These papers will go through a peer-editing process and at least one revision before being submitted for my evaluation. During our conference, we will discuss revision strategies. You must revise your draft after our conference, and your revisions should be purposeful and effective. Content, Organization, Mechanics and Revision are equally weighted. You will also compose a “Revision Cover Letter” to be submitted with the final version of the Essay. This one-page, single-spaced document addressed to me will narrate how you addressed your professors’ and classmates' suggestions for improving the final product. You must also include multiple, marked-up drafts showing your revision process for any revision credit (the absence of which would reduce your final essay grade by one quarter).


Style - MLA style header, with title centered, followed by introductory paragraph(s). Sources - quote and paraphrase appropriately from 2 or more course texts. Use MLA style in-text citation and a Works Cited page at the end to credit sources.


1. How many sources should I use?

This is not a research paper. You should draw on two or more class readings. You may quote, paraphrase or summarize other sources if needed. But you should not think of this as a research paper where a certain number of sources are required. Rather (see course objective 1 above) the focus should be on your argument and your use of sources to explore your ideas. It is crucial that you integrate your sources into the flow of your own argument.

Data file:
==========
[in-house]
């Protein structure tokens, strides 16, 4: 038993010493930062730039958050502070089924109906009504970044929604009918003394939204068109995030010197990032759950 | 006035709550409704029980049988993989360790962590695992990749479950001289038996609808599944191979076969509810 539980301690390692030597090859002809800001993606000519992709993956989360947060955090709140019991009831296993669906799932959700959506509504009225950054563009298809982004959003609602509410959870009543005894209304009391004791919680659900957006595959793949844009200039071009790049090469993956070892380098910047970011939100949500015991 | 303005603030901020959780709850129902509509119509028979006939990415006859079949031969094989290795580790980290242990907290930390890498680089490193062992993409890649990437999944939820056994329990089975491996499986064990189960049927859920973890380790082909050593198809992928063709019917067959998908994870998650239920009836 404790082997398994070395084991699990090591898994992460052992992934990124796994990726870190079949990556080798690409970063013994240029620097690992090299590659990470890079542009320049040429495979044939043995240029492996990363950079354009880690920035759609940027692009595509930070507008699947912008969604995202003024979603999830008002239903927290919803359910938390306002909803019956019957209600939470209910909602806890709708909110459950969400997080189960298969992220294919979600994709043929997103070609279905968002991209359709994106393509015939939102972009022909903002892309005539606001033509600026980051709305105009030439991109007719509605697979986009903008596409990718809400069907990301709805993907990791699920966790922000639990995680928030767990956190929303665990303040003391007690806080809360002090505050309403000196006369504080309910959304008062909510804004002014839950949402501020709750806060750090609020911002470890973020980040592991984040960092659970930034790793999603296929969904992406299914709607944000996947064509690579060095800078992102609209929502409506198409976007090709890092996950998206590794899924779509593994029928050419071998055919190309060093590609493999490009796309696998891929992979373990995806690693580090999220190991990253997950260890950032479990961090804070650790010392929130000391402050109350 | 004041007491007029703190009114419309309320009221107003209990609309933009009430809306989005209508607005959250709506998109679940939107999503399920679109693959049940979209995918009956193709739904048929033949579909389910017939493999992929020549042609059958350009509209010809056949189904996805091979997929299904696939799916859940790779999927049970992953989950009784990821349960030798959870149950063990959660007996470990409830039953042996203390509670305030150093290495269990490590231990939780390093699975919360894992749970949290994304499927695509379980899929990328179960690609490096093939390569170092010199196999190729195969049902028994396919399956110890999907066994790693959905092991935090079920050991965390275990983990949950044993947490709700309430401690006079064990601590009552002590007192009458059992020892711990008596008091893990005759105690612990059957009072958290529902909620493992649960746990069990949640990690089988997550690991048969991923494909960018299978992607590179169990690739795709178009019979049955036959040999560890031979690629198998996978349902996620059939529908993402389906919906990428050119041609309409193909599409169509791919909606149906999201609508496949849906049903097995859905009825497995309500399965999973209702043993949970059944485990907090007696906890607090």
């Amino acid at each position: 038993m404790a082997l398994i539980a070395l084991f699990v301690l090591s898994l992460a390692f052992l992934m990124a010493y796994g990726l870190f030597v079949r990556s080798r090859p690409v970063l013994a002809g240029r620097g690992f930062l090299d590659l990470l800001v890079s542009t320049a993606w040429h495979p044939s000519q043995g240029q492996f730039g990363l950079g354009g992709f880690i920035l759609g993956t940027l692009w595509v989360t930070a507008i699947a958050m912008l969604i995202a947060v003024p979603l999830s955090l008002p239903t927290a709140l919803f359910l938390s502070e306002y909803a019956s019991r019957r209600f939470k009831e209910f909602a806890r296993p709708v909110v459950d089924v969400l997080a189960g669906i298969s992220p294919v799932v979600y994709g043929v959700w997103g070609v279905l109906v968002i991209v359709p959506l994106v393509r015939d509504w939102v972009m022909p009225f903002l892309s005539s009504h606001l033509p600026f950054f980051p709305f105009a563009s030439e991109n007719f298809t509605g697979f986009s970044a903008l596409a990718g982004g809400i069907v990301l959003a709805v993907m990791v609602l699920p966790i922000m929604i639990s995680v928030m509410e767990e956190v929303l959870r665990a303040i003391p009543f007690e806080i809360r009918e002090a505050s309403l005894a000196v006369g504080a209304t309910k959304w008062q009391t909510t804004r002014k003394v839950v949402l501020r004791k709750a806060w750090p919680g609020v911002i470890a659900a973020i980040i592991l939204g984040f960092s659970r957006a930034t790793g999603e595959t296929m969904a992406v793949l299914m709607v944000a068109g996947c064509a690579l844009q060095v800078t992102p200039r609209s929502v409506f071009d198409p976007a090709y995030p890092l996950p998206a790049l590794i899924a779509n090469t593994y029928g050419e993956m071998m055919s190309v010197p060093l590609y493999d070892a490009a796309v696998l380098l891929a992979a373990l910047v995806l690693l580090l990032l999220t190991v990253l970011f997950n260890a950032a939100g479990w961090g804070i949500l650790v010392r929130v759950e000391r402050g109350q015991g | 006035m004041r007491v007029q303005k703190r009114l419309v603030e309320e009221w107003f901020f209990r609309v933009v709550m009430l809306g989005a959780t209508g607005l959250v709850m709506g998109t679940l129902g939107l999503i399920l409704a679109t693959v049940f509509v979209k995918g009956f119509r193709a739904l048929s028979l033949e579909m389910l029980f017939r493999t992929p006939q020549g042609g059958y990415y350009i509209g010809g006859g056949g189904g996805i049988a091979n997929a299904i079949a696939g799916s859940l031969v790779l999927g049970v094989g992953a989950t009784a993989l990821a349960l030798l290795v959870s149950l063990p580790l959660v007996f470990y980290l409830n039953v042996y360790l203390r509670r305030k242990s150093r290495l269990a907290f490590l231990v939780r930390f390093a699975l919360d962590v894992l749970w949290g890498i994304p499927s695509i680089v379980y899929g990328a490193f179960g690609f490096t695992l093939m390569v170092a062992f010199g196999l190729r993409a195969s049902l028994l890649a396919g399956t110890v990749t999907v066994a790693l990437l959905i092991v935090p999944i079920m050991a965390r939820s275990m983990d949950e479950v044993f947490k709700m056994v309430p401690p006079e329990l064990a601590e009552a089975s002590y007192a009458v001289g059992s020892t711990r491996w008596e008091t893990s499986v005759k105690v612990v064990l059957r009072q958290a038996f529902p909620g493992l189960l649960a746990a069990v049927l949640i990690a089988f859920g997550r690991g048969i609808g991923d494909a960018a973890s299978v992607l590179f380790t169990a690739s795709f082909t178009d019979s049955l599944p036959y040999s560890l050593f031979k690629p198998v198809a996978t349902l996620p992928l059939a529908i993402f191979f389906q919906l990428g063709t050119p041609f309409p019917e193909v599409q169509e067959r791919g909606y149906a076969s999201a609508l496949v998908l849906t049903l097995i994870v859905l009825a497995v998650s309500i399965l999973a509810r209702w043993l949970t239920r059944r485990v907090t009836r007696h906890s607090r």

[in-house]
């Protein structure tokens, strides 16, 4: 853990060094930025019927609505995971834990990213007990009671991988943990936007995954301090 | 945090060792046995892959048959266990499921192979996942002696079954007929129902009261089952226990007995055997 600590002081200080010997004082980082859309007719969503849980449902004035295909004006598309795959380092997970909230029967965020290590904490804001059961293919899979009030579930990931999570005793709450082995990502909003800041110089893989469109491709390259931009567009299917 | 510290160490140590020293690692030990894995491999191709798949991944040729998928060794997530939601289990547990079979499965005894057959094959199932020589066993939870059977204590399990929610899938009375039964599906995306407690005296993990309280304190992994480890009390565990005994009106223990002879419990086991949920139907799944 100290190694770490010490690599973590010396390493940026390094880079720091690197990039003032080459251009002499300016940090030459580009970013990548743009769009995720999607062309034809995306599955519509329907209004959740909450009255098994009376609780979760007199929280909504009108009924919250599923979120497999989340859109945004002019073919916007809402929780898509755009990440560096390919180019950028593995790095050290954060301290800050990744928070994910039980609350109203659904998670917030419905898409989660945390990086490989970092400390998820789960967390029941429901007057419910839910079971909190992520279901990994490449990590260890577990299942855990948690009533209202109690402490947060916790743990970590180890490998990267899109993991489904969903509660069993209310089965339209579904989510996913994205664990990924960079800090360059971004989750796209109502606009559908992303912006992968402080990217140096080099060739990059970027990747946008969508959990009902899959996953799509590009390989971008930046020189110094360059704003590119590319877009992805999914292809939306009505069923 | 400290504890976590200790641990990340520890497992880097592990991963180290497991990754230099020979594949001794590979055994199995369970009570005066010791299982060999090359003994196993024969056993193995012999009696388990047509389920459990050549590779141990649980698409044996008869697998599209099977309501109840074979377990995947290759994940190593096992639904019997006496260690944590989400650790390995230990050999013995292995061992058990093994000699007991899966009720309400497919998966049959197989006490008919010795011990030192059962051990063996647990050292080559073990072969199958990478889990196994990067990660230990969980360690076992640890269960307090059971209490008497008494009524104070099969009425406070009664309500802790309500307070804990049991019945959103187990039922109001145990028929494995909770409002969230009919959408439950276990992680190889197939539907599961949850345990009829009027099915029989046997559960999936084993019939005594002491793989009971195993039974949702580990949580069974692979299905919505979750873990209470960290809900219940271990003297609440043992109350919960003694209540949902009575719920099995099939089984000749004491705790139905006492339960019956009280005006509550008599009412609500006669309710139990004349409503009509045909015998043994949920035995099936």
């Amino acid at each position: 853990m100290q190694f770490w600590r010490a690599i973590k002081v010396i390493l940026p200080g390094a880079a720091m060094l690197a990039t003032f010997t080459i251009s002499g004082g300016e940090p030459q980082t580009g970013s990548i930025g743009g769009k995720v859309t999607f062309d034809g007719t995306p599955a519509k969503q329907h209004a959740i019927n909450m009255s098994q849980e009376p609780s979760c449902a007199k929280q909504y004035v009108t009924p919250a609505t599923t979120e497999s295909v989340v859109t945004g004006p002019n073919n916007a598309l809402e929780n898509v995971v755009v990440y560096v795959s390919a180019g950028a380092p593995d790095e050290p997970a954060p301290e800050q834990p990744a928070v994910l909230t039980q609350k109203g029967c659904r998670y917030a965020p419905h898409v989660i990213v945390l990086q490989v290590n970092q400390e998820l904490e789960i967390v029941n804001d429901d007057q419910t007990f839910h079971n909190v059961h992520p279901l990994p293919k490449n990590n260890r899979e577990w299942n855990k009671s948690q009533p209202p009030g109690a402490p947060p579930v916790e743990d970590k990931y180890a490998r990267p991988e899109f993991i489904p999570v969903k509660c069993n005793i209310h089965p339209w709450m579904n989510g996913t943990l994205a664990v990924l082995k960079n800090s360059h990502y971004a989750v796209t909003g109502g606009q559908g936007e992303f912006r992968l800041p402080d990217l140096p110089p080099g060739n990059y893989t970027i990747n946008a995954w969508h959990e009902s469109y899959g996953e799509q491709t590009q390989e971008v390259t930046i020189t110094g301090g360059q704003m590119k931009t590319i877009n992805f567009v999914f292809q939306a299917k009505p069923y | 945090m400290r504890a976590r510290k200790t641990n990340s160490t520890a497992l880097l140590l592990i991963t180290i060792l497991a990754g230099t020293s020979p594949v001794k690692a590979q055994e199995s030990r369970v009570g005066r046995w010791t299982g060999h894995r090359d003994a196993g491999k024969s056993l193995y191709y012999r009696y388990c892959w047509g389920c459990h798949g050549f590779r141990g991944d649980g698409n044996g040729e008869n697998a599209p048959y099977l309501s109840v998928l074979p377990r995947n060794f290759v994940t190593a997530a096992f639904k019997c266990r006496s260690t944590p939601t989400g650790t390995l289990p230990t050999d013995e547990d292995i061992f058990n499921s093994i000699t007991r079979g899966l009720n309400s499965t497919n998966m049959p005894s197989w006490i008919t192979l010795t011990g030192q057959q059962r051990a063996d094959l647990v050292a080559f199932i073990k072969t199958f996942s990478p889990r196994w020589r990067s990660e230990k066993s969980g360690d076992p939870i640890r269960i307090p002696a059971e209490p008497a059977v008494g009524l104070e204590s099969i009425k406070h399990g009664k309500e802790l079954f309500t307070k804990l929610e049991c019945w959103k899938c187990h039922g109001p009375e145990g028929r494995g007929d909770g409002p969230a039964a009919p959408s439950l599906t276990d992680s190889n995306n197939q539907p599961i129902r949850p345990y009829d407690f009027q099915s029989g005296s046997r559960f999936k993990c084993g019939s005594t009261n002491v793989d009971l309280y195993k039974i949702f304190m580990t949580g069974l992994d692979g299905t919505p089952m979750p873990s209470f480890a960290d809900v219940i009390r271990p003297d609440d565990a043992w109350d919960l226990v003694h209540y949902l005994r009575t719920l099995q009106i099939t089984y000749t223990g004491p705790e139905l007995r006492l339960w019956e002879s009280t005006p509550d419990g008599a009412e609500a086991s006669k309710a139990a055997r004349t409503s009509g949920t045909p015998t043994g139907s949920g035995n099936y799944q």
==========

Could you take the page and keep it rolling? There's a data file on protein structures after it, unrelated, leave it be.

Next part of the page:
3. Is “I” O.K.?

“I” is O.K. (But remember, any writing move loses its effectiveness if it becomes repetitive. In an argumentative, persuasive, or evaluative essay, just about everything you write could be prefaced with “In my opinion, …” or “I believe….” So be judicious. )

4. How do I address the Core B question?

Don't try to resolve the abstract question of the good and bad in a universal sense; rather, frame an argumentative claim in specific terms. For instance, write about the value of one or a few works from the Electronic Literature Collection of Against Expression. That is, use an example or case study, ex.: Shelly Jackson's “My Body” demonstrates how a born-digital text can achieve recognized literary values of expressiveness, audience engagement, and artful use of language by exploiting the unique dimensions of the hypertext format.

Alternatively, you can form a broader claim about a specific mode/genre of E-lit or conceptual writing. But your approach should be persuasive and your purpose should include evaluation. There are many options here. For instance, you don't have to argue that hypertext is a superior literary form to the novel; you could, instead, argue that teaching hyperext writing would be useful for H.S. creative writers. Or you could argue that good interactive fiction has value in encouraging critical thinking – i.e. it's a “good” teaching tool, even if you don't want to argue it's great art, etc.

5. How many sources should I use?

I recommend at least one critical source (Goldsmith, Hernstein Smith, Greenblatt, Cage, etc.) and one creative work. I strongly discourage essays from taking on more than two literary examples or more than two or three critical sources. Depth is more valued than breadth.